St Andrews Old Course – The Spiritual Home of Golf

The ambition of every keen golfer is to play at the St Andrews Old Course in Scotland - in homage to the oldest golf course in the world. Golf has been played here since the fifteenth century. It has consistently remained the best in Scotland and among the top ten in the world. Playing here is not just for a great game but a complete thrilling experience of being in the birthplace of golf and the spine-tingling, even awe-inspiring thrill of just standing on these hallowed historic grounds. Despite its reputation, it is a public course and you have to either try your luck with a ballot or take one of the guaranteed packages offered, at a price, by the Club.

Typically, the first time you play here may not be a memorable game; but play again and it becomes one of the things you look back to in life as unforgettable. This is a natural links course as Mother Nature created it, with modifications by man only in the later years. The course begins and ends in the town and is known for its 112 bunkers, including the infamous and enormous Hell on the long 14th hole and Strath on the short 11th hole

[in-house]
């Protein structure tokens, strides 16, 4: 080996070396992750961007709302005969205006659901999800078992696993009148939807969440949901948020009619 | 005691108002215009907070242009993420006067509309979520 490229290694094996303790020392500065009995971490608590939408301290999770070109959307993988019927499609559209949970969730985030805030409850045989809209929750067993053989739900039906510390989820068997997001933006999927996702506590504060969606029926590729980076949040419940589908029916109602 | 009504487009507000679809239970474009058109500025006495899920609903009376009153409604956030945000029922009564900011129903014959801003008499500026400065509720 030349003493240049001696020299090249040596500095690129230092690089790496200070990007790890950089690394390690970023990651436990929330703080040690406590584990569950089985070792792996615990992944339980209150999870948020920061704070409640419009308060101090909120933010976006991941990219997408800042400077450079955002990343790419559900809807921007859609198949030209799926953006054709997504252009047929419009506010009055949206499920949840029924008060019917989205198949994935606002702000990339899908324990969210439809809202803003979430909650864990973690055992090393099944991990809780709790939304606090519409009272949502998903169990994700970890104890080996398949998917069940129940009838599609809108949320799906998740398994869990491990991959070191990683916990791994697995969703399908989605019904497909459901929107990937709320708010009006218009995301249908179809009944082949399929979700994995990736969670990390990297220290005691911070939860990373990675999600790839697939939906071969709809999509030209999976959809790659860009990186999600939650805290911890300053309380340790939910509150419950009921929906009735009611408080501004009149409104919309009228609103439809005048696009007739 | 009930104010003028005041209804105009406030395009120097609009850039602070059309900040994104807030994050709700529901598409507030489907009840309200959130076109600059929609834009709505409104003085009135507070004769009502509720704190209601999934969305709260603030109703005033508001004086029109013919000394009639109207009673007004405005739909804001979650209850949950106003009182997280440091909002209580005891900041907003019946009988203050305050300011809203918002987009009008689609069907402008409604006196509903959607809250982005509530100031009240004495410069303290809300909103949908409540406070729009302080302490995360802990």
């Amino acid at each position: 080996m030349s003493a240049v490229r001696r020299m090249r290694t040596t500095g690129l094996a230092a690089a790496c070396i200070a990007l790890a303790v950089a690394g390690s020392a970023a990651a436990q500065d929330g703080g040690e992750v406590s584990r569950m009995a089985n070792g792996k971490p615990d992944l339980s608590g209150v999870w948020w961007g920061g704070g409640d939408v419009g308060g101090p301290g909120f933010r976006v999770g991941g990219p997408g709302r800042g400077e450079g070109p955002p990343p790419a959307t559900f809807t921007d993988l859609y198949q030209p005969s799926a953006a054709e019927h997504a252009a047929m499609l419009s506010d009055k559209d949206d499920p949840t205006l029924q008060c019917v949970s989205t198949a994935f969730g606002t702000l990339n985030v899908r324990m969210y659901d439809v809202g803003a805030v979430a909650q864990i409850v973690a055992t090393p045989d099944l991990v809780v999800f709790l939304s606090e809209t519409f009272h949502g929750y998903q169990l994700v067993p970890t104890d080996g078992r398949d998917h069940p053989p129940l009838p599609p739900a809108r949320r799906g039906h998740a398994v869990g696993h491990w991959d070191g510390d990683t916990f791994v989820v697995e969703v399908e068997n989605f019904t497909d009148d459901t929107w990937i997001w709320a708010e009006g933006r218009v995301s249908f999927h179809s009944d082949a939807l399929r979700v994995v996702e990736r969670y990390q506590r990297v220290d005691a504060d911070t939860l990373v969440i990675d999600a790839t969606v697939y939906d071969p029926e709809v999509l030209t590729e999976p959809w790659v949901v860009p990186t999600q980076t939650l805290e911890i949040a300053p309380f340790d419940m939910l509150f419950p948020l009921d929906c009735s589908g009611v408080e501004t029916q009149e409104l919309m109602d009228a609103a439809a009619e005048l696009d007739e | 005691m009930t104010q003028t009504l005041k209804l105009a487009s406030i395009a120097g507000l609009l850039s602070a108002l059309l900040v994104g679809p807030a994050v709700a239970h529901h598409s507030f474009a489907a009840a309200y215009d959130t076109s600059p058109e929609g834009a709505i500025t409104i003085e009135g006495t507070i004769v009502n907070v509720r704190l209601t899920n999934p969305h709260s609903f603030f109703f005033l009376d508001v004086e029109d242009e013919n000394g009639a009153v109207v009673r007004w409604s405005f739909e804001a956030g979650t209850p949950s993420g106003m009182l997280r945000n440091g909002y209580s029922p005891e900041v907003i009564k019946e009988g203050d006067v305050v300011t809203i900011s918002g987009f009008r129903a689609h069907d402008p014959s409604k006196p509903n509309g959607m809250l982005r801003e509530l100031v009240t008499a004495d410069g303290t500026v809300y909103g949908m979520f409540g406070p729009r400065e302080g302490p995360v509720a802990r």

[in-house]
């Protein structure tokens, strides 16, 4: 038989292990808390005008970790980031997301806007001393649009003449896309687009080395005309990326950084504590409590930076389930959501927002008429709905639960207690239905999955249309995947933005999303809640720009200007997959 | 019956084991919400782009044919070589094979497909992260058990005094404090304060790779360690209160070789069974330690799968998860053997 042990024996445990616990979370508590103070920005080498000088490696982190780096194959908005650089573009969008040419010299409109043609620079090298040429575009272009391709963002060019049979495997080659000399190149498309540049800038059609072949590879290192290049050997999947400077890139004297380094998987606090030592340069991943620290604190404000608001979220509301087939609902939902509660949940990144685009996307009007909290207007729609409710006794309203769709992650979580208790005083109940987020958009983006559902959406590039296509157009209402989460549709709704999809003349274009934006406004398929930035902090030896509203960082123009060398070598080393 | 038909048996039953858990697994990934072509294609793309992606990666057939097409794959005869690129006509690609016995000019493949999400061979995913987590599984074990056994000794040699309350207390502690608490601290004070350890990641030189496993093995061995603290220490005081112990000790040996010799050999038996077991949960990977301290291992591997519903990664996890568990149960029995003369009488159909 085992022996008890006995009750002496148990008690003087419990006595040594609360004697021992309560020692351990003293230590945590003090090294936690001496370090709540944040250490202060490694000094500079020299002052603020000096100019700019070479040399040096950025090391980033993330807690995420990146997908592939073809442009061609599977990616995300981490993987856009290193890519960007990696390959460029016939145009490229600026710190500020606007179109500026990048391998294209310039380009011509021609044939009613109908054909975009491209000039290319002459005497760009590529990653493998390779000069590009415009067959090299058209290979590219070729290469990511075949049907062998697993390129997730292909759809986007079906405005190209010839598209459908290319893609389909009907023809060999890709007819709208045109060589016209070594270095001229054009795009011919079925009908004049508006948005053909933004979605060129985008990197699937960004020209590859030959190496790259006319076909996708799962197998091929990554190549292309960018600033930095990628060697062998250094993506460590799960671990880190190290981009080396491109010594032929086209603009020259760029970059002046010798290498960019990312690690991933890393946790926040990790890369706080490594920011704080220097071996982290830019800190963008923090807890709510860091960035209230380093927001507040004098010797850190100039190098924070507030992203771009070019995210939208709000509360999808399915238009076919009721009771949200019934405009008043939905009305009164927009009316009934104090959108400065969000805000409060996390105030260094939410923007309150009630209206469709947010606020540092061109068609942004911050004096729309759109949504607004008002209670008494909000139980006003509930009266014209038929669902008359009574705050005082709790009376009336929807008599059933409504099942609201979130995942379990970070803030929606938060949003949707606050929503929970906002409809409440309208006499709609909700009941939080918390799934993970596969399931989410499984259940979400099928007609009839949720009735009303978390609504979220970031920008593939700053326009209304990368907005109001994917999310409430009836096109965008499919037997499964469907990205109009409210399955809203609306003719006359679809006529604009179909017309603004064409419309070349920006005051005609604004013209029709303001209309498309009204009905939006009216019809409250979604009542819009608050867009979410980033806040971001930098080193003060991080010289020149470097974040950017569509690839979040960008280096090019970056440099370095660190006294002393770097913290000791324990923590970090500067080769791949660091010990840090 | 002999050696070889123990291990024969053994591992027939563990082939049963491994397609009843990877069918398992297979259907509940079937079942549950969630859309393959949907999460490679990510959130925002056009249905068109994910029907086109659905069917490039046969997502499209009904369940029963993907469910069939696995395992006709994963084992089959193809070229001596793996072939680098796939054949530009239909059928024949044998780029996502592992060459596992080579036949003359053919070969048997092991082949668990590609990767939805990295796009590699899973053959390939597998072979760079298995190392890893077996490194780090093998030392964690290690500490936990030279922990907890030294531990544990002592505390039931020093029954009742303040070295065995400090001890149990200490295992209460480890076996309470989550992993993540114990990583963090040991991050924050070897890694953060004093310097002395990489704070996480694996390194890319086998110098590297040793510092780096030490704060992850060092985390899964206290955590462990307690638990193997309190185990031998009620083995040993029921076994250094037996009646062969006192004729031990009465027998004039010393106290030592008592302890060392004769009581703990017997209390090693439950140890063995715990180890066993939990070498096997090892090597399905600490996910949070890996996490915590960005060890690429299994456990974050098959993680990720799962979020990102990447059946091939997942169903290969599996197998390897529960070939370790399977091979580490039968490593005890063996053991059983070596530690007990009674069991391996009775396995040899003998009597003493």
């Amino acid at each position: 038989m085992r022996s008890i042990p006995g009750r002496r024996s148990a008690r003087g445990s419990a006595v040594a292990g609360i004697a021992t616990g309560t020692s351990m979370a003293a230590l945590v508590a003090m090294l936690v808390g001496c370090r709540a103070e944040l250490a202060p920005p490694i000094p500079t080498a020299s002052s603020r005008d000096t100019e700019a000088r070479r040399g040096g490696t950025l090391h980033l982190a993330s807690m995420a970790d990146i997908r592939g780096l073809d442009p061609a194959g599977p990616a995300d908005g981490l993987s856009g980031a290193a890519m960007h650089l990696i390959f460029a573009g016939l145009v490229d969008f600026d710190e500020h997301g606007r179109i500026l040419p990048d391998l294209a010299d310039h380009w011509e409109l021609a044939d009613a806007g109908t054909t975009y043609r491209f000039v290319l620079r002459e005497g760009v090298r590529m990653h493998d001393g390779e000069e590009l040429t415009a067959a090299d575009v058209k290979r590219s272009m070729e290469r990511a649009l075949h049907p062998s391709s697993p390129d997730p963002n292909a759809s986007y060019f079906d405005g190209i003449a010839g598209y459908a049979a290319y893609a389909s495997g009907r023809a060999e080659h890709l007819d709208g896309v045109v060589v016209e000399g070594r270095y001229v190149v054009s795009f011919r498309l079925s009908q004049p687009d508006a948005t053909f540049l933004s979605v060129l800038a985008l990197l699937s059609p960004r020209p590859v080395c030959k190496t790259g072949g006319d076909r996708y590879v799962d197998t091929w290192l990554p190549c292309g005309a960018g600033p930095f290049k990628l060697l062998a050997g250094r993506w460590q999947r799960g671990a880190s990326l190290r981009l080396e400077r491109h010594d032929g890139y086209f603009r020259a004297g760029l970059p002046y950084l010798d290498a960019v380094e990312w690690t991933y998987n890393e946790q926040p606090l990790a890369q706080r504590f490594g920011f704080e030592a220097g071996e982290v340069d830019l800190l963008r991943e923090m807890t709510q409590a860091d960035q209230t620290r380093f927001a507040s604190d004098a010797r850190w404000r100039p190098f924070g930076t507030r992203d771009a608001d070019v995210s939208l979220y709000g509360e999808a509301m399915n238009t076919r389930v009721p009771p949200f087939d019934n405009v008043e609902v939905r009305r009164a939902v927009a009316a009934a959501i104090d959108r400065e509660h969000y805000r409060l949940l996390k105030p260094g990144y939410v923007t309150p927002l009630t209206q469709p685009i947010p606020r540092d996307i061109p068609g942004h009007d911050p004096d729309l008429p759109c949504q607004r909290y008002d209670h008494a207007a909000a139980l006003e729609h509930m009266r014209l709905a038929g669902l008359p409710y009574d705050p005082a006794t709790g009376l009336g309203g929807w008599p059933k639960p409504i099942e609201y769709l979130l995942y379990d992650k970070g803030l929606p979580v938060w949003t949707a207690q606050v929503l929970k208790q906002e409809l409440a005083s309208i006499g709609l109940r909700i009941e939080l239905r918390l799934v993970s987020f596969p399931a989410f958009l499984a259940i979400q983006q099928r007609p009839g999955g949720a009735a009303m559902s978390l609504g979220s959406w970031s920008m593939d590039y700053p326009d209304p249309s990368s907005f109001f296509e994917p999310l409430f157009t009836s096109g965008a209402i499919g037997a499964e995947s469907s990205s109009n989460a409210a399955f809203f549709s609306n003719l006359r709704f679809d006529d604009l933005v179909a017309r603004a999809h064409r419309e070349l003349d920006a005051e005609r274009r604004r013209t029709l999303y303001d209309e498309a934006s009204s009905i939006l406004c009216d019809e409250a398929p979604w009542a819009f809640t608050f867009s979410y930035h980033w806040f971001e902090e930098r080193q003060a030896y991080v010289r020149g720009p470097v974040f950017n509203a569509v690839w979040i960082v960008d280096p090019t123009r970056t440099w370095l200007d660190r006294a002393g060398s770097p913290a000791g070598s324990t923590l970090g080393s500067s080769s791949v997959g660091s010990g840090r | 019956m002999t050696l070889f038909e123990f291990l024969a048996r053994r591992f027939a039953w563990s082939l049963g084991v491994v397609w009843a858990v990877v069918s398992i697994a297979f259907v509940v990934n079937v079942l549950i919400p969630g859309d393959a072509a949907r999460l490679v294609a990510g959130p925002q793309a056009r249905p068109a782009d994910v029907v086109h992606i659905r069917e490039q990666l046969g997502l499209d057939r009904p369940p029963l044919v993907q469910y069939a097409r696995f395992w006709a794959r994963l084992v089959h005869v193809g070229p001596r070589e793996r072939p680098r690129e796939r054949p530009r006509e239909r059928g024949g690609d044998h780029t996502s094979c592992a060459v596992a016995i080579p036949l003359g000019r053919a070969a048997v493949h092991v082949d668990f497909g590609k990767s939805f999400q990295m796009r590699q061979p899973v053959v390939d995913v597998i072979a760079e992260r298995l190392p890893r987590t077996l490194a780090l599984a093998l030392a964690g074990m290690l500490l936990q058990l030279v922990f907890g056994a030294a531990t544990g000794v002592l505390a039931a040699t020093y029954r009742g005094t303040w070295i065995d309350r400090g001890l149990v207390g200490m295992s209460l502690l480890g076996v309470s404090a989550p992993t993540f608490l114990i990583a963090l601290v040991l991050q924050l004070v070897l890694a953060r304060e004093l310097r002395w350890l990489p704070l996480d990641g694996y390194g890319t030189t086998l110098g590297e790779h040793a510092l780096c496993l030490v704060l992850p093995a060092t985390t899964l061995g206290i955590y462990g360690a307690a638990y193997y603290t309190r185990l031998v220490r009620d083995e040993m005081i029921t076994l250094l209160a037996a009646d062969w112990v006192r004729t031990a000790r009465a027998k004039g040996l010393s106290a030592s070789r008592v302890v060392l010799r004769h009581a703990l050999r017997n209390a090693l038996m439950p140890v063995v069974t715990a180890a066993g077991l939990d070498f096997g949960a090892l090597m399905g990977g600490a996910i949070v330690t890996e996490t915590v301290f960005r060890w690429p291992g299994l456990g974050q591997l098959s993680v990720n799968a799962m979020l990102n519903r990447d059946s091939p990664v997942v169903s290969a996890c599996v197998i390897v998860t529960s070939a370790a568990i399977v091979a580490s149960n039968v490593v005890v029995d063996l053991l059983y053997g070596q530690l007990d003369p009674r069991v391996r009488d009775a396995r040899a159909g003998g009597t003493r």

Of course Road Bunker on the 17th which is perhaps the most famous golf hole in the world has its own mean reputation, with a road, that is in the play, running just along the rear edge of the green. Another world famous feature of the Old course is the Swilken Bridge that crosses the Swilken Burn – time has stood still here, perhaps even from the times of the Romans.

The greens are perhaps the most interesting putting surfaces anywhere. There is little to differentiate where the fairways start or end and the greens begin. The fairways are probably more undulating than the average greens at other golf clubs. Some of them are an acre and one may be faced with putts of up to 100 yards. Another unique feature here is the double greens where the outward and inward holes are cut on the same putting surface. Wherever else modern golf may be played, St Andrews, in the lovely region of Fife, has stood like a giant in the test of time.

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